My mom asked me what I was going to do to make a memoir of my time here. I decided I would try to edit a video together with my host brother’s help. I hope it works.

 

I am seriously ready to come home now. It was actually chilly today and that reminded me of the autumn that I am missing. As the title says it is already almost Halloween and I am itching to see funny little kids scampering about the neighborhood seeking free candy. The issue is that I have about another month of time here. There are things I still really want to do. I want to go to Cuba, I want to go work in Guanacaste, I want to spend time with people in the program….however, I also am ready to go home. I never really thought that those 2 things would coexist. They do. You could pray for me to live in the moment. It is harder than I had thought it would be.

 

I still have a headcold, so I am going to go to sleep early. Gotta kill it. I will give you a Nicaragua day another time.

 

PS: Ben Weins said he would register for me because I won’t be able to do so in the campo in Guanacaste. As academic counselors go he is my hero. I plan on getting him a gift from Cuba.

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A thought for y’all

well folks here it is. My service project starts on Monday. I will be in Guanacaste (Which is hot and humid) working in the fields. I will get tired and there will be no internet. Thus you will get serverely out of date info about a month after the last post this week. I promise I won’t die. I don’t promise that I won’t get more tan. I will do my best to write regularly, the question remains as to whether or not you want to read a months worth of posts all at once. Maybe you do…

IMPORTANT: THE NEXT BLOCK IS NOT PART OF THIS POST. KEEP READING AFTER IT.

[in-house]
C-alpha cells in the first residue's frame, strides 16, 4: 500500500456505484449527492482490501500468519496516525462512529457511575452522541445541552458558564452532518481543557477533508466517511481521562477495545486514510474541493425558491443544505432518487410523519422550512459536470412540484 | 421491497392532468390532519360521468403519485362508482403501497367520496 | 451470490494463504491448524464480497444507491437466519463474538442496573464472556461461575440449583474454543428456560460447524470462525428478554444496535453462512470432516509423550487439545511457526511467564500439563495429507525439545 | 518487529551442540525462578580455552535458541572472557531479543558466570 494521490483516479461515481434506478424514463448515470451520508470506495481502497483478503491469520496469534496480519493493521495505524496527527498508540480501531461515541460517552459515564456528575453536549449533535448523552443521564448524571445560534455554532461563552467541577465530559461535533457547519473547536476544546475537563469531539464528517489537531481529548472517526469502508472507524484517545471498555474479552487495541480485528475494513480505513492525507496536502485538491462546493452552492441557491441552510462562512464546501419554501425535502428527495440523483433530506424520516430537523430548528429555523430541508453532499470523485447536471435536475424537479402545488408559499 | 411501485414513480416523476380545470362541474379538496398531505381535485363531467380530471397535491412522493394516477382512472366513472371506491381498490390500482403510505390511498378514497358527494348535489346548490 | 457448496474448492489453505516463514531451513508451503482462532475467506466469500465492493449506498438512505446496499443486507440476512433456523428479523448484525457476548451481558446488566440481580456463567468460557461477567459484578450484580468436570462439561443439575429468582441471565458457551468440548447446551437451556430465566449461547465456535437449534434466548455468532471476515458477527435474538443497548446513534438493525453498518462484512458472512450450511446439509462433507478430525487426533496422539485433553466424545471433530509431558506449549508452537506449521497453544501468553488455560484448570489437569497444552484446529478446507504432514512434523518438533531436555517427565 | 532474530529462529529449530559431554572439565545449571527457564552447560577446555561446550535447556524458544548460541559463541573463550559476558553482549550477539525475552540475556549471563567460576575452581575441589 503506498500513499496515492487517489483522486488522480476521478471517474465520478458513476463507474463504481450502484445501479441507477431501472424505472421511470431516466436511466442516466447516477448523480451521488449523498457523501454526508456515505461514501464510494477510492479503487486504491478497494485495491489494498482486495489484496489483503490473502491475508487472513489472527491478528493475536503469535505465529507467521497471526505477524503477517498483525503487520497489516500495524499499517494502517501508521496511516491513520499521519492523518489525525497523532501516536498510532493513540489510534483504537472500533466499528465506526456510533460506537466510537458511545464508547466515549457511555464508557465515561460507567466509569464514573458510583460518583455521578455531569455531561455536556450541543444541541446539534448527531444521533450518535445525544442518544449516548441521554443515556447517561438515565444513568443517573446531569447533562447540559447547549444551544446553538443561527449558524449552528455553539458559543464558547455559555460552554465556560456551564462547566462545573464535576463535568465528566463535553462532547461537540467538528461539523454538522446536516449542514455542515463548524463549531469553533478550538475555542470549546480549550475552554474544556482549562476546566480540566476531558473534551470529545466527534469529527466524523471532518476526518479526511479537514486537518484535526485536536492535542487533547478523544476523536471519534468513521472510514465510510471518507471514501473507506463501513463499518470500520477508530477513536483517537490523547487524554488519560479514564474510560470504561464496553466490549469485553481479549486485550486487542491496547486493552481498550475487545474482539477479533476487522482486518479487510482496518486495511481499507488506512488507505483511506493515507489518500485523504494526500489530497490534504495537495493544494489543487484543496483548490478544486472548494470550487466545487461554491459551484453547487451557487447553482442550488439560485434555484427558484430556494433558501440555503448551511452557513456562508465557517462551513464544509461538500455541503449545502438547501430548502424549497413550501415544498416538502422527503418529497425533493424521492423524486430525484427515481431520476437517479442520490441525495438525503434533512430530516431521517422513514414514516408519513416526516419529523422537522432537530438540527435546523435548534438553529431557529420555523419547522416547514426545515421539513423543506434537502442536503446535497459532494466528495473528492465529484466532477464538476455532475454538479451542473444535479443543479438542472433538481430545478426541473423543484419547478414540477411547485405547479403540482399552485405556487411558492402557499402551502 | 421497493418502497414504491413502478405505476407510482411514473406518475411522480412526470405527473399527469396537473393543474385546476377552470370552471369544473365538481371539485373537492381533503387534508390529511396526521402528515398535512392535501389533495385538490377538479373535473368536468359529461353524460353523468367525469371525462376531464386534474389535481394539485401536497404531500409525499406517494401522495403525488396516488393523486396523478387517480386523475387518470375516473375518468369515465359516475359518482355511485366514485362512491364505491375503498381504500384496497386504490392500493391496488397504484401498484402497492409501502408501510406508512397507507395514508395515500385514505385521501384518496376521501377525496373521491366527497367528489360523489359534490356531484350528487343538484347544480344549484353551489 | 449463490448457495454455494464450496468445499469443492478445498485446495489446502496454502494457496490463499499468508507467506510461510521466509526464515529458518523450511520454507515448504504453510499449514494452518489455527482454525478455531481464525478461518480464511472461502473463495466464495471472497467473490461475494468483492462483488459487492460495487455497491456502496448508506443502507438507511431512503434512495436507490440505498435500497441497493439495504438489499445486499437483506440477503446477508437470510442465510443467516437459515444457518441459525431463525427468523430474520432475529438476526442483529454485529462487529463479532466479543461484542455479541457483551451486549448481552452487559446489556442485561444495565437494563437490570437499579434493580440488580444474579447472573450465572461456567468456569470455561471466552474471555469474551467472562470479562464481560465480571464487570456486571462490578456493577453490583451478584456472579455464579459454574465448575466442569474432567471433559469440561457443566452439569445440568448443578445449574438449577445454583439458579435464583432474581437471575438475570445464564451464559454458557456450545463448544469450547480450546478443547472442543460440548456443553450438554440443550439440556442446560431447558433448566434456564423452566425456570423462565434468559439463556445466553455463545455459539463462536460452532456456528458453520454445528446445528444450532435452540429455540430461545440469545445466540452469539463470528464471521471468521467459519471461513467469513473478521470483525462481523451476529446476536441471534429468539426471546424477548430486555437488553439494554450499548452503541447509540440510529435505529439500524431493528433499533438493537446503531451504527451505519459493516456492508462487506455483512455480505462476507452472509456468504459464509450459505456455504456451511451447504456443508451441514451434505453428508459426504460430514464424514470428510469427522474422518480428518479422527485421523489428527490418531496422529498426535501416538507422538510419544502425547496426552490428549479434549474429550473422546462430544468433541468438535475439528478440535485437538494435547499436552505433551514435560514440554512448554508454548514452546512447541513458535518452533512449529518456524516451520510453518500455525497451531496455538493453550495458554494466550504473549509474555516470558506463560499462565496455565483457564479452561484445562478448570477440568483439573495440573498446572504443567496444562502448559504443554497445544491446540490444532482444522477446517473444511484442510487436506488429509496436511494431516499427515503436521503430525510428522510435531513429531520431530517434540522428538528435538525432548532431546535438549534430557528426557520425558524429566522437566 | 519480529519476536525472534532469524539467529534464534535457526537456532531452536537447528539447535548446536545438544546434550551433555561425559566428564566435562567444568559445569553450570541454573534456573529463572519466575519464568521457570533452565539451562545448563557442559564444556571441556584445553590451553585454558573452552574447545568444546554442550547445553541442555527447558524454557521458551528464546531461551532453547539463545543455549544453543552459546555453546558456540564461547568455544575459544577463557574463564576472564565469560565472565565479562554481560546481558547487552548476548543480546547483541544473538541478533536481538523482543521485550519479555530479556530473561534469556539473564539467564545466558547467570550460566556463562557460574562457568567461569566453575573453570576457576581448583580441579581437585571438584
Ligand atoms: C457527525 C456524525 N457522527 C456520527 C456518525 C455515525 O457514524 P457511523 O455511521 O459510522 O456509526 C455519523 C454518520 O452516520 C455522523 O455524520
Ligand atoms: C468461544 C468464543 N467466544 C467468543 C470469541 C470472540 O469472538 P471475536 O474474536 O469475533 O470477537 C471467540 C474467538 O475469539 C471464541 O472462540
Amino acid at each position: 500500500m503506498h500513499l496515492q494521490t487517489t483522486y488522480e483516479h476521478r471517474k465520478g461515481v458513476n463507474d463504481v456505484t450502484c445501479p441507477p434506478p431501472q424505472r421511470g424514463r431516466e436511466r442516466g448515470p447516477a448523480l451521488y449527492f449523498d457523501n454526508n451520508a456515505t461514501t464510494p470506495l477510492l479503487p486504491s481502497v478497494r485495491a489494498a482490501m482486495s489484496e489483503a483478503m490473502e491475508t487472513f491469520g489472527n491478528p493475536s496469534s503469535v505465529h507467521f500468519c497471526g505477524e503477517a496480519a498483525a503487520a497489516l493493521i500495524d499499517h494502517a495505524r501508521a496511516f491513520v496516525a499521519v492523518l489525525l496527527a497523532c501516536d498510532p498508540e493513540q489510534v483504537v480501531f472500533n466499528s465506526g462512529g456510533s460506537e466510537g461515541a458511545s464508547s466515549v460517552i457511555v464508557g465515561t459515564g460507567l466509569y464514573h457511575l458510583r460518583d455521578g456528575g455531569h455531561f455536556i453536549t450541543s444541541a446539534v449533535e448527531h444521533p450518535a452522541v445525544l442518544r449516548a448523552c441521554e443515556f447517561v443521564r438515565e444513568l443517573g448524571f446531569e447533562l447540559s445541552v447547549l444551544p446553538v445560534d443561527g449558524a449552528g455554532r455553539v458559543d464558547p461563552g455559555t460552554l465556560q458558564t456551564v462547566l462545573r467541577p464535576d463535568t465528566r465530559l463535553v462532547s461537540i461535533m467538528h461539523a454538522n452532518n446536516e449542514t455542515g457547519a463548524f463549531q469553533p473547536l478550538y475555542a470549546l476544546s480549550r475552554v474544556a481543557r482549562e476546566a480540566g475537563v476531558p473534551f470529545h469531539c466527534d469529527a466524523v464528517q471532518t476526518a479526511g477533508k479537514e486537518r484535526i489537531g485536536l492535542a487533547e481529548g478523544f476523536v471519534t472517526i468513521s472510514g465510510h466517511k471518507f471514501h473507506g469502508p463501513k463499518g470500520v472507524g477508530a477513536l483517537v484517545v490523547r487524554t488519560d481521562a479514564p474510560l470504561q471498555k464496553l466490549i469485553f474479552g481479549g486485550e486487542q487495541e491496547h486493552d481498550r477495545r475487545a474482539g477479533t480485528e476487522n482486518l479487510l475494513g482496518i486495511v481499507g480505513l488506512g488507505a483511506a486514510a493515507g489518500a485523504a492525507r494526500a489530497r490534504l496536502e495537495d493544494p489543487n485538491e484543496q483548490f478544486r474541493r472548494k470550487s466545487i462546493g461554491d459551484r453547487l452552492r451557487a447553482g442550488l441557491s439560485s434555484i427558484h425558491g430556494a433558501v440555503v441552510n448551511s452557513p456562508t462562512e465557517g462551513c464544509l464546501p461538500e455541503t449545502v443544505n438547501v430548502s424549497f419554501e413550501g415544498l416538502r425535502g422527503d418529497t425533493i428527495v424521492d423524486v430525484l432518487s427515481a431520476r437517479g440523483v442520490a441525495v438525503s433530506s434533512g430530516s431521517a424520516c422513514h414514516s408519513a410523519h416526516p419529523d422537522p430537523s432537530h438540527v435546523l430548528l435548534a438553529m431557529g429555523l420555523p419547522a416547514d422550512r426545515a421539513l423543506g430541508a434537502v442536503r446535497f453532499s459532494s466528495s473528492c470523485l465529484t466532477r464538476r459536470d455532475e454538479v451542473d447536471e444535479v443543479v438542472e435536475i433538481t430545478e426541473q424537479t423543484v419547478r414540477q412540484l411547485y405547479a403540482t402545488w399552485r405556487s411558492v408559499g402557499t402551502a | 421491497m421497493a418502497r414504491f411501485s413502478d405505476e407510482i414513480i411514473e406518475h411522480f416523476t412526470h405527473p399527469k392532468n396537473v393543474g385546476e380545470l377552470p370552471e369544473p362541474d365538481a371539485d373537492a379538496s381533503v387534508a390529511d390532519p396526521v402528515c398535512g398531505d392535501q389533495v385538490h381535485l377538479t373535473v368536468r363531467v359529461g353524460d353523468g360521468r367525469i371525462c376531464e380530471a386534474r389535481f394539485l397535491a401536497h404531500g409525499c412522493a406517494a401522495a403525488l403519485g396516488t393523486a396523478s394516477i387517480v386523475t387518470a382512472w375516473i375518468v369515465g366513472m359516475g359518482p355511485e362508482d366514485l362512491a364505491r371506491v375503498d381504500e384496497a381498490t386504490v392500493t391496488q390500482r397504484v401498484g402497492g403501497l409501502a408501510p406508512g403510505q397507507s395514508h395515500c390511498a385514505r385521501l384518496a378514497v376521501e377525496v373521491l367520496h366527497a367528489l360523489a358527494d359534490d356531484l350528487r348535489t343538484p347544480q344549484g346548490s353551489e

I went to the beach.

Boatswain’s Log October 28th 

Yep. I took my Fall break with some friends (2 dudes, no women. Me, Craig, Kasey.) over to Dominical. This is a beach town on the coast of the Pacific Ocean. I spent 3 days at the beach getting a killer tan. Seriously. It’s good. We left Saturday morning and came back today.

 

We got there about 12:30 on Saturday after about 5 hours of bus travel. The road from San Jose to Quepos (embarkation central to the pacific coast) is nice, but from Queops to Dominical one has to suffer a 1.5 hour bus ride because of the unpaved dirt road. If it were paved I think it would last about 20 minutes. Well. We got there and found a tiny town. It had about one street and a market that was useful. We found lodging in a hostel called Tortilla Flats for 20$ a night. For three people. Clean rooms, a shower, and electricity. About 100 yards off the beach. We pooled resources and bought food as a team. Cereal and tortillas were staples of our adventure.

 

We hit the beach almost immediately. After being in busses for 5 hours (since 6AM), the pacific ocean sounded marvelous. Was it ever. I hadn’t had the opportunity to splash about in the biggest ocean in the world yet (despite my love for it. Longbeach, Washington has deadly riptides), but after doing so let me say a few things.

 

1) The ocean makes me feel small. In a good way. The waves are stronger and steadier than I could ever be and they never stop. Furthermore, there is no visible end to the ocean. All this to say, it is one of the few things in life that makes me feel tiny and I like it.